However, in five years where will interest rates be? If they return to 2000 levels, what will your payments be and will you be able to then service that debt. If the world economy slows or stagnates, interest rates may stay low for another one or two resets. So the question will be about the economy and jobs. Peak oil would help Albertan's to sustain their income levels but if peak oil doesn't exist and the world slows, what will happen to oil prices? And here, what happens to oil prices pretty much determines what happens to house prices. (Maybe more dramatically so with each recession because we're dividing the fixed resource pot among ever more and more people.)

    Note: Lets look at two prior crashes. In the US, people bought homes with teaser rates and when they reset to market rates, they couldn't make the mtge pmts. in a slowing economy they lost their homes. Concurrently, investors were loading up on homes, owning 10 or 20 because of the rising demand. (No one mentions them but they were likely the real cause behind the US property crash, and not the poor black people that got suckered into buying one home each - and then turned into the fall guys in the crash. Investors were the ones to watch.) In Alberta in the 70s, essentially the same thing happened as central banks raised rates to fight inflation. For us Albertan's the US housing boom had a painfully obvious outcome.

  59. #159

    Default

    http://www.calgaryherald.com/touch/b...tml?rel=846719

    Gotta love the mis information from media and sloppy journalism!

    I could be wrong and apologize in advance, but I believe canada average income/ purchase power is 4.9 times only a mere $100000 of the mark according this article!!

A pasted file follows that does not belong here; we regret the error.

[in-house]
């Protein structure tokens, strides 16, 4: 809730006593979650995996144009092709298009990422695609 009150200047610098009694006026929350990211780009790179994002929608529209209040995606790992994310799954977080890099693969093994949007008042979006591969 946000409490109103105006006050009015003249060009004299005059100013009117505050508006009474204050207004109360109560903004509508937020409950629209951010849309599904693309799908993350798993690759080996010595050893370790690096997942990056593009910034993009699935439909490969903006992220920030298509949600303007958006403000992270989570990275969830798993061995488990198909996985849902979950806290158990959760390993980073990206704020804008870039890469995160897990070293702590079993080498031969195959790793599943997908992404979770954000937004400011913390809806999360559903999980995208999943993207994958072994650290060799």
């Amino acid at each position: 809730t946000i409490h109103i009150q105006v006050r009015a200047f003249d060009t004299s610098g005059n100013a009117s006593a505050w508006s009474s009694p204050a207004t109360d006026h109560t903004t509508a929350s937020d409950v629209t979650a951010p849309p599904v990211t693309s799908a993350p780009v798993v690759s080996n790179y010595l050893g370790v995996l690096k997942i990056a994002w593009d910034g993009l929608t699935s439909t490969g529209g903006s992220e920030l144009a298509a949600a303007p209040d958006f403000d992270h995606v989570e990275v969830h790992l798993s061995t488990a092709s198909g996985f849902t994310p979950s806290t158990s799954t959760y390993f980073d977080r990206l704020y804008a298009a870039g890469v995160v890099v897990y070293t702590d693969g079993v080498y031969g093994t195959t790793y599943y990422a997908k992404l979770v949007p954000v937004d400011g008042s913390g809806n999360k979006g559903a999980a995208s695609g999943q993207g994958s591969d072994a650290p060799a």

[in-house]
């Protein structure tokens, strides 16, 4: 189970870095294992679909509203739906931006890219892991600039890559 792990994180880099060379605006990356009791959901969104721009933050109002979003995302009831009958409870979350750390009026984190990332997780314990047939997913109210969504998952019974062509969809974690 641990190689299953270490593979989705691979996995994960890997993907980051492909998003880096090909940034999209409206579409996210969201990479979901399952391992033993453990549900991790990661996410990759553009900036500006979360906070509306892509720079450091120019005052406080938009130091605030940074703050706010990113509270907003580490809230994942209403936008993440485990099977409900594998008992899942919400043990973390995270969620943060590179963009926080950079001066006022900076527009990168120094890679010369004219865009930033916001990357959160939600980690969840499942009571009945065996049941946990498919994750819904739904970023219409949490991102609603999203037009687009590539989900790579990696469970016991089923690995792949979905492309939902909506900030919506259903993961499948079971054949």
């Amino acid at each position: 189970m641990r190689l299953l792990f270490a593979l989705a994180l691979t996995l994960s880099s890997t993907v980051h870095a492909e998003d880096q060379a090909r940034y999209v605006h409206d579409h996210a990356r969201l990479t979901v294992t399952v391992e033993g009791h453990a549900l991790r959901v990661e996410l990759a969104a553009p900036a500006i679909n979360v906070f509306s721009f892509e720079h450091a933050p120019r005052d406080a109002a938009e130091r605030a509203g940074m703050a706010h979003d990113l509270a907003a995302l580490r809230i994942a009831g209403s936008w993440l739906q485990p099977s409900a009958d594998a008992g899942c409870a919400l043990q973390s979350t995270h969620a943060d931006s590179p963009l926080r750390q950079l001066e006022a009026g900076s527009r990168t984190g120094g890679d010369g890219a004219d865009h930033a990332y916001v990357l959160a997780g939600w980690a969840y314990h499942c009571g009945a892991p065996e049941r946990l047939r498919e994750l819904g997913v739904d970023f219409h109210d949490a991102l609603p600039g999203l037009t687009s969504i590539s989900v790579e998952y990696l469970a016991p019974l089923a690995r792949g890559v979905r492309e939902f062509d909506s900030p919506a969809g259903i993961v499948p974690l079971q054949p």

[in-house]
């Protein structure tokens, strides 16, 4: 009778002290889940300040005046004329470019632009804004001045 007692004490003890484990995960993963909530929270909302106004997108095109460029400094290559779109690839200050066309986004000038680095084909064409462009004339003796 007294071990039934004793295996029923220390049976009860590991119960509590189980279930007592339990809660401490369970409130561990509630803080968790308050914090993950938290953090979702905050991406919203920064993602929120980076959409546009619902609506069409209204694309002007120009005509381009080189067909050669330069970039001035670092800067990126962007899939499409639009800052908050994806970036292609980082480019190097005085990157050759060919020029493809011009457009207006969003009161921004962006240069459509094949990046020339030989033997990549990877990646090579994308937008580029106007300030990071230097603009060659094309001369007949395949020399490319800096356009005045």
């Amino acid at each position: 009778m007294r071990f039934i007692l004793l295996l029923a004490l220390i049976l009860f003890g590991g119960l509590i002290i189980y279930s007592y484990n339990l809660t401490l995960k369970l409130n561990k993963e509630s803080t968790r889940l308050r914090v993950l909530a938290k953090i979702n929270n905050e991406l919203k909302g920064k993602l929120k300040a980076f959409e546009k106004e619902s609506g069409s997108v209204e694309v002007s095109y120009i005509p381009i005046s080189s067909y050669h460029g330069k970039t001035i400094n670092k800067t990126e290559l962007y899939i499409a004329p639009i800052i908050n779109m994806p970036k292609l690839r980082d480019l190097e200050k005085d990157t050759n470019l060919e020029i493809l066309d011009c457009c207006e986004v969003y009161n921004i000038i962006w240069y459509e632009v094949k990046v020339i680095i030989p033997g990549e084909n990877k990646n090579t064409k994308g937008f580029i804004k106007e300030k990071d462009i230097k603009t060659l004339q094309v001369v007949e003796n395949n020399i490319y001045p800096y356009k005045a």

Fact is Alberta is one ofvthe cheapest markets in canada versus wages!!

  60. #160
    C2E Stole my Heart!!!!
    Join Date
    Dec 2009
    Location
    Downtown Edmonton
    Posts
    8,806

    Default

    Quote Originally Posted by Swillv8 View Post
    I could be wrong and apologize in advance, but I believe canada average income/ purchase power is 4.9 times only a mere $100000 of the mark according this article!!

    Fact is Alberta is one ofvthe cheapest markets in canada versus wages!!
    I've tried reading that first quoted sentence about 5 times, and still can't make sense of it. In regards to the second sentence, yes, Alberta has significantly higher wages than most of Canada, but our housing prices in the major cities are also much higher than most of the country outside of Vancouver and Toronto. Which explains why Calgary for example is more affordable than Van/TO, but less than the average of the rest of the country. All the numbers in that article make perfectly good sense to me.

  61. #161

    Default

    I've read from many articles that the average Canadian purchase power is 4.9 times average wage. ( so if I make $100000 house is $490g; sooooo Alberta, or Calgary for that matter is 3.7/ $370000) hope this helps.

    This article is completly wrong!